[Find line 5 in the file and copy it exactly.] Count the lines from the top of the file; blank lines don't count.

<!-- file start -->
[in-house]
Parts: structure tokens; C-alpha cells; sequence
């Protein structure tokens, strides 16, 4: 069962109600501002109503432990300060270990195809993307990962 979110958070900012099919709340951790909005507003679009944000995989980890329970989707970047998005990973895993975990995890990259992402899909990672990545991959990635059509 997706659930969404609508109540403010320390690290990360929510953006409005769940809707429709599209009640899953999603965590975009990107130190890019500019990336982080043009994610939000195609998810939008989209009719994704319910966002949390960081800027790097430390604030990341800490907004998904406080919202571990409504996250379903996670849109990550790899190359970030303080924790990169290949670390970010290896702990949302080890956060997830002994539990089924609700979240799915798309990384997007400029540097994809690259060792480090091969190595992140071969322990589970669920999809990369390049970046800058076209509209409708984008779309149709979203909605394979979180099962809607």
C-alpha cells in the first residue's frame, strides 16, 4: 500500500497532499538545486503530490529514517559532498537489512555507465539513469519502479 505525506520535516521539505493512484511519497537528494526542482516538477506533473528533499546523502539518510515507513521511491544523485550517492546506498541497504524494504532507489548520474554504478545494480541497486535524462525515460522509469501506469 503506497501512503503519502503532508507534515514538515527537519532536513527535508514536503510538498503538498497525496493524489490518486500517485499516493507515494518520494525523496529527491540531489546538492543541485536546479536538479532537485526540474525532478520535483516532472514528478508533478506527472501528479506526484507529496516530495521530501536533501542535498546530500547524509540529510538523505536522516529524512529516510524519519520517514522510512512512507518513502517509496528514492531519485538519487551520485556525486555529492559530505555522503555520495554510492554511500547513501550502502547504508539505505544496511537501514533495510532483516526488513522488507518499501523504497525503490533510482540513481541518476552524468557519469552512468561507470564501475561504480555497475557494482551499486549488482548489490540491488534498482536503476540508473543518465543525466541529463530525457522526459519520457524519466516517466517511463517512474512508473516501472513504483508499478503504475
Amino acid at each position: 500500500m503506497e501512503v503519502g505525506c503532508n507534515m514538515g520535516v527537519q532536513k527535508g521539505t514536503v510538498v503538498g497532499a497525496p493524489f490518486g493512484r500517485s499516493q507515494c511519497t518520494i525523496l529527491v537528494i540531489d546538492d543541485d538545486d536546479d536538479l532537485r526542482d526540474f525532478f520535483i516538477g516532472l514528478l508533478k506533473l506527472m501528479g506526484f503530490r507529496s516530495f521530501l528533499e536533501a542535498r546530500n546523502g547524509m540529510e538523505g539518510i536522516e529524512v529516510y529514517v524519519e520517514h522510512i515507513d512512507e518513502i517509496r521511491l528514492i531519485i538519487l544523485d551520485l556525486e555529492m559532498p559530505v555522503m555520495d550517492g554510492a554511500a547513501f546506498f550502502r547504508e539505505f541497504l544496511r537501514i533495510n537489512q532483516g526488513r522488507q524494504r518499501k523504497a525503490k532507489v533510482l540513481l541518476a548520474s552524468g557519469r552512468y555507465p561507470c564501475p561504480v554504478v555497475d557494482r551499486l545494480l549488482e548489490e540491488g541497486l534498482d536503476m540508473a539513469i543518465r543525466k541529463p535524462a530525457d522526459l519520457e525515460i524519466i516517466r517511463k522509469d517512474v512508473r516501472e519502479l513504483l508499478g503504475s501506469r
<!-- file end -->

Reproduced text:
Amino acid at each position: 500500500m503506497e501512503v503519502g505525506c503532508n507534515m514538515g520535516v527537519q532536513k527535508g521539505t514536503v510538498v503538498g497532499a497525496p493524489f490518486g493512484r500517485s499516493q507515494c511519497t518520494i525523496l529527491v537528494i540531489d546538492d543541485d538545486d536546479d536538479l532537485r526542482d526540474f525532478f520535483i516538477g516532472l514528478l508533478k506533473l506527472m501528479g506526484f503530490r507529496s516530495f521530501l528533499e536533501a542535498r546530500n546523502g547524509m540529510e538523505g539518510i536522516e529524512v529516510y529514517v524519519e520517514h522510512i515507513d512512507e518513502i517509496r521511491l528514492i531519485i538519487l544523485d551520485l556525486e555529492m559532498p559530505v555522503m555520495d550517492g554510492a554511500a547513501f546506498f550502502r547504508e539505505f541497504l544496511r537501514i533495510n537489512q532483516g526488513r522488507q524494504r518499501k523504497a525503490k532507489v533510482l540513481l541518476a548520474s552524468g557519469r552512468y555507465p561507470c564501475p561504480v554504478v555497475d557494482r551499486l545494480l549488482e548489490e540491488g541497486l534498482d536503476m540508473a539513469i543518465r543525466k541529463p535524462a530525457d522526459l519520457e525515460i524519466i516517466r517511463k522509469d517512474v512508473r516501472e519502479l513504483l508499478g503504475s501506469r